Tuesday, August 4, 2015

Monetary Policy Theory: Part 1 - Fractional Reserves

The next few posts will describe the operation of monetary policy prior to late 1980 when NOW accounts were first widely authorized. NOW accounts enabled banks to begin paying interest on demand deposits, that is, on what were essentially just checking accounts. Prior to the authorization of NOW accounts, checking accounts could not draw interest. NOW accounts were a concession to the rapid growth in money market accounts during the high-interest era of the late 1970's.

How a Fractional Reserve System Works

Under a system of fractional reserves each bank is required to hold a certain percentage of its deposit base in the form of reserves at the Federal Reserve System. For example, if the only form of deposits were checking accounts (demand deposits) and the reserve requirement was 10%, then a bank with demand deposits of $1 million would have to deposit $100,000 at the Fed in a "Required Reserve" balance.

Now assume that only demand deposits are permitted and that the reserve requirement is 10%. If total demand deposits in the system are $10 billion, then the required reserves at the Fed would have to be $1 billion. But the Fed can change the level of reserves in the system at will. All it has to do to add, say, $10 million in reserves, is purchase that dollar amount of securities from the banking system. The bank sends in the securities to the Fed and receives a $10 million increase in its reserve balance at the Fed in return. Because those reserves are not currently needed to be held against deposits they are considered "excess reserves."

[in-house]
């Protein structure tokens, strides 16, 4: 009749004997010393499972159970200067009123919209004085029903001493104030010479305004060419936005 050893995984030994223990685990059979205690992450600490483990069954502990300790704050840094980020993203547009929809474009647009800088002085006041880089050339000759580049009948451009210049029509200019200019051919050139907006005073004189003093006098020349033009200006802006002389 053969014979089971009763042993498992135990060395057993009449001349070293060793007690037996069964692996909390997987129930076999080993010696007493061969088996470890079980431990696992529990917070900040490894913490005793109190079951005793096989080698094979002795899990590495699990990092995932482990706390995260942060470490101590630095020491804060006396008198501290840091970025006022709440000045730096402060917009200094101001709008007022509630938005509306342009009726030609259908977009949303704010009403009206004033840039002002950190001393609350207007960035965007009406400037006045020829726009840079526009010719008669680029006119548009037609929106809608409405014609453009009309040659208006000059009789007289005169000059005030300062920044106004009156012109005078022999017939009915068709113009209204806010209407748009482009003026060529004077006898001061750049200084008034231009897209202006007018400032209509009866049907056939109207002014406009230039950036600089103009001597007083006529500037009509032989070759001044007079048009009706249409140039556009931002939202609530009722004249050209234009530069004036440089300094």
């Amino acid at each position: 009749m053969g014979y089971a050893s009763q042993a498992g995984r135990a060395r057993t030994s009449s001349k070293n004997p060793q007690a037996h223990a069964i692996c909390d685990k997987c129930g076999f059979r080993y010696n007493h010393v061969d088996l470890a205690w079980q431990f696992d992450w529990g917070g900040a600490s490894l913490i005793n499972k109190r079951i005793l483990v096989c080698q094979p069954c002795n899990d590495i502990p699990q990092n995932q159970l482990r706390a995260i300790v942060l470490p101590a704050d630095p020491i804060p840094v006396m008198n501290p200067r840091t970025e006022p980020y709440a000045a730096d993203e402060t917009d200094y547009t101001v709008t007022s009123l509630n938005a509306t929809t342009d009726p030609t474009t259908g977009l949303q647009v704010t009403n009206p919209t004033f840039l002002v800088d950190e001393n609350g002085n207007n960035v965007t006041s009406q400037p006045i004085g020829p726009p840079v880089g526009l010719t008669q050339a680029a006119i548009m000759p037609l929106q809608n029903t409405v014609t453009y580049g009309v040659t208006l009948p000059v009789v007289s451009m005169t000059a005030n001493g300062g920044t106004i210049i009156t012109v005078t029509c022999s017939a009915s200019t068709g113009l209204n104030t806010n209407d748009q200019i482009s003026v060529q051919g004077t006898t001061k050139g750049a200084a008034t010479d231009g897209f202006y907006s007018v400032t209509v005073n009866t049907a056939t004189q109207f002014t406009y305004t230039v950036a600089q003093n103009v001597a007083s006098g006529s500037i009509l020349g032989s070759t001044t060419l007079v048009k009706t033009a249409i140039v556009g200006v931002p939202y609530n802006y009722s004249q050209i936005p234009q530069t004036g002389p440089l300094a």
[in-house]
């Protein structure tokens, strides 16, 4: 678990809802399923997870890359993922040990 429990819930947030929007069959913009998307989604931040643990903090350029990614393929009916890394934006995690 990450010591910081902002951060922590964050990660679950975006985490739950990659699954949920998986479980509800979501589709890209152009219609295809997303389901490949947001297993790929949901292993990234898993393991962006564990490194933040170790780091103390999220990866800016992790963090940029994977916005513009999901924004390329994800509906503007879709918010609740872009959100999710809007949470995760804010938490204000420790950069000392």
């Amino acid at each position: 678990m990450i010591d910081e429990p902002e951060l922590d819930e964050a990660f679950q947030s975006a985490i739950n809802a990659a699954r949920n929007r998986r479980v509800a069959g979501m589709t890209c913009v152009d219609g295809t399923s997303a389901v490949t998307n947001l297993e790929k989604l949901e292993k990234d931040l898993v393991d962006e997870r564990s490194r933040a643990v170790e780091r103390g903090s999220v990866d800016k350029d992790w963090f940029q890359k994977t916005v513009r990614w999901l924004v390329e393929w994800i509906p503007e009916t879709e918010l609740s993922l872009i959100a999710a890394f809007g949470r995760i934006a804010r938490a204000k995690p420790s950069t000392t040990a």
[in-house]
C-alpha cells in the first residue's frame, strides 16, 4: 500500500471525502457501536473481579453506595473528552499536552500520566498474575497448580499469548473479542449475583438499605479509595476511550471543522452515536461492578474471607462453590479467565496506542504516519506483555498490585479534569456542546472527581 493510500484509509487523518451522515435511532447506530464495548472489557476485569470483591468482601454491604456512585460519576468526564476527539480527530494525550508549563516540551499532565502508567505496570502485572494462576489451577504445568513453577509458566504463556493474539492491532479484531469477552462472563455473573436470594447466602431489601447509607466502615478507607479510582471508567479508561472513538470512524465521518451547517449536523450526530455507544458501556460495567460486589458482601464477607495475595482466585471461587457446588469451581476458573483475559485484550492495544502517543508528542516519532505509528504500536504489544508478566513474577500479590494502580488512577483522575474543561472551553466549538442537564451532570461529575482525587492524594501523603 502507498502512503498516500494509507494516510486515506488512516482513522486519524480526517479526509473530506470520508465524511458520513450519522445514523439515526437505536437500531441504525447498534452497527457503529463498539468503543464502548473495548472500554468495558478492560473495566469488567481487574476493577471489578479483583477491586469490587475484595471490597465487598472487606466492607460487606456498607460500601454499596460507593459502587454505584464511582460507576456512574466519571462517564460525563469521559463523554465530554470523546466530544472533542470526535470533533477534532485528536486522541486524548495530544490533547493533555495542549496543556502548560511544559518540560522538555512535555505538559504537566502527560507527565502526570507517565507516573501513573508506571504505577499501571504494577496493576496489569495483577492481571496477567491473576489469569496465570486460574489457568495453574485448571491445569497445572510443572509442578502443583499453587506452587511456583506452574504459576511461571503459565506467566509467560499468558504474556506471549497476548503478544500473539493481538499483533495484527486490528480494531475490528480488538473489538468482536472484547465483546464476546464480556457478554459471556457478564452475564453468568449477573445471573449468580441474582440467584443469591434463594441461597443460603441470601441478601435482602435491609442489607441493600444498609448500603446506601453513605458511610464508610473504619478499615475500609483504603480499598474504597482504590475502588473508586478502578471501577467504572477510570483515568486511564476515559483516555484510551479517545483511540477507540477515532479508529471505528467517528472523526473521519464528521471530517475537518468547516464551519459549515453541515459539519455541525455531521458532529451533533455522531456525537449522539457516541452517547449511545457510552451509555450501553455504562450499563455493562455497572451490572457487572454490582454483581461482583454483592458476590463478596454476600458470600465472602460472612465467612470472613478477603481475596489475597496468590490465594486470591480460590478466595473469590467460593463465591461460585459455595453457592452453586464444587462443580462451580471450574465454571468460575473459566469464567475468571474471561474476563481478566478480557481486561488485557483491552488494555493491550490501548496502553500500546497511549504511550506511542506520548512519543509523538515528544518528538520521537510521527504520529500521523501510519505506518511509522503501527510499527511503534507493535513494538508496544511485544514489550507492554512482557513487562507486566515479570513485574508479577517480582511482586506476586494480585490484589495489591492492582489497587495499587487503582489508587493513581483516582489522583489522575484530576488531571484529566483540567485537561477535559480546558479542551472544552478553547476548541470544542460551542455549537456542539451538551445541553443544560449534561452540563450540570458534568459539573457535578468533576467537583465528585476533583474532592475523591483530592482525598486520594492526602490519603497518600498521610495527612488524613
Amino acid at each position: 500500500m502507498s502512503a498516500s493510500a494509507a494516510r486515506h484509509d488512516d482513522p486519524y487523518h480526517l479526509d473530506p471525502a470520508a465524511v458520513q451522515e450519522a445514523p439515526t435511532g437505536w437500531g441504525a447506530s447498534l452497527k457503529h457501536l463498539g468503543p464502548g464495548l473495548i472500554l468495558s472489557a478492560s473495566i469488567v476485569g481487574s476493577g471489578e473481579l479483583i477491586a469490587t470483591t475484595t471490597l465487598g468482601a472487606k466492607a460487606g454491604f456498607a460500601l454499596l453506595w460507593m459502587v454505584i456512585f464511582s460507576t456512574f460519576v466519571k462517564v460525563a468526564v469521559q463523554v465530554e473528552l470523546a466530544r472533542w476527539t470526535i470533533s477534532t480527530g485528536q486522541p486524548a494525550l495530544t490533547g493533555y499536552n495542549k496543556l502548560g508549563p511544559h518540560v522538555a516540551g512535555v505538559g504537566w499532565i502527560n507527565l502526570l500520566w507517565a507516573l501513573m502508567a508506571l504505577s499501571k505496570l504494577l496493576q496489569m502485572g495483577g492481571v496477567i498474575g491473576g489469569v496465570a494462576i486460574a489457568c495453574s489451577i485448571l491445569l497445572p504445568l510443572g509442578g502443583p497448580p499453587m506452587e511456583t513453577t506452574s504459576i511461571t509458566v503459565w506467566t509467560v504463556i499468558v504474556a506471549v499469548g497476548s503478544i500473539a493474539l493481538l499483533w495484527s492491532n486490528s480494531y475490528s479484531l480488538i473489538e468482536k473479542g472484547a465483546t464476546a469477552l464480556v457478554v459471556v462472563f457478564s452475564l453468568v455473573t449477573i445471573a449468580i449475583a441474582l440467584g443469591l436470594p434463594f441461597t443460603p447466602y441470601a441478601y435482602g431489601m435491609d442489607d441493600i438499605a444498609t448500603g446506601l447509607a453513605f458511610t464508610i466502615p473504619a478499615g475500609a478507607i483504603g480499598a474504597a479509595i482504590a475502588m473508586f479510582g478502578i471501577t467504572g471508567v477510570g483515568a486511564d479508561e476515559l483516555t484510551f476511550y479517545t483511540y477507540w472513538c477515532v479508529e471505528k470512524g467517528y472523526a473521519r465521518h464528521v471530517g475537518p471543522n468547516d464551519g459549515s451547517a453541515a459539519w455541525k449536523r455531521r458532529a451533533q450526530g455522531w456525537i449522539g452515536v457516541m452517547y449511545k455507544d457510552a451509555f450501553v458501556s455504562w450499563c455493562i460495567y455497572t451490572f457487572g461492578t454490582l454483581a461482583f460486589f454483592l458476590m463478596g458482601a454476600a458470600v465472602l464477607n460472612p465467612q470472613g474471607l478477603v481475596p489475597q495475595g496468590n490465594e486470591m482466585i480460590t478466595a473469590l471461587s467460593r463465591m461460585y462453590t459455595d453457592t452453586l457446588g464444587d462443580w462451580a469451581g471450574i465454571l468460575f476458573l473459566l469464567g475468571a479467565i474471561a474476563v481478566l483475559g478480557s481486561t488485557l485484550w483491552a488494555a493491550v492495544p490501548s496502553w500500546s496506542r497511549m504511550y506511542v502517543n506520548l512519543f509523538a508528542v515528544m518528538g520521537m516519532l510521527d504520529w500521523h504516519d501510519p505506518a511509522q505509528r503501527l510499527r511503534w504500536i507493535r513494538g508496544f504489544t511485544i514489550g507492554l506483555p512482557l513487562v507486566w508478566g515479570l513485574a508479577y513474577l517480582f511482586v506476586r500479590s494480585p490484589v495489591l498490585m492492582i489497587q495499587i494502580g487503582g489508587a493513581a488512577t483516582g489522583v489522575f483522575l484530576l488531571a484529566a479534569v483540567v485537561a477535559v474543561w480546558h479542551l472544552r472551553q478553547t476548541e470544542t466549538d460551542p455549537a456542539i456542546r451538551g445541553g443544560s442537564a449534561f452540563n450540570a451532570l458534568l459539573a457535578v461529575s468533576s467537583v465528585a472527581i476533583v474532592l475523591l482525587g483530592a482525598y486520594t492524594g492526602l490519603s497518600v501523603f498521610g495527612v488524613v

And, since the bank doesn't need that additional $10 million as required reserves, it lends out the money either to a customer or by lending it in the fed funds market. As the money circulates from bank to bank, and from customer to customer, and as the economy grows, eventually the total demand deposits in the banking system will rise by $100 million and the $10 million in excess reserves would be converted to required reserves. Thus, by adding reserves to the banking system, the Fed will have allowed the overall banking system (and perhaps the economy) to grow. This is known as a Fed easing.

Effecting a Tightening

To reverse the process, perhaps to cool off an overheating economy or to suppress a rising inflation rate, the Fed withdraws required reserves from the banking system. It does this by selling securities from its portfolio to a bank in the system. Say the Fed wants to reverse the above action. It then sells $10 million of it securities to a bank in the system. The bank takes in the securities and to pay for them has its balance of required reserves at the Fed reduced by $10 million.

Now the banking system has a deficit of required reserves. If the Fed refuses to accommodate that deficit, interest rates will tend to rise and banks will make less loans because they are scrambling for reserves. Ultimately, the deposits in the banking system will diminish to the point where the lower level of reserves is sufficient to meet the reserve requirement.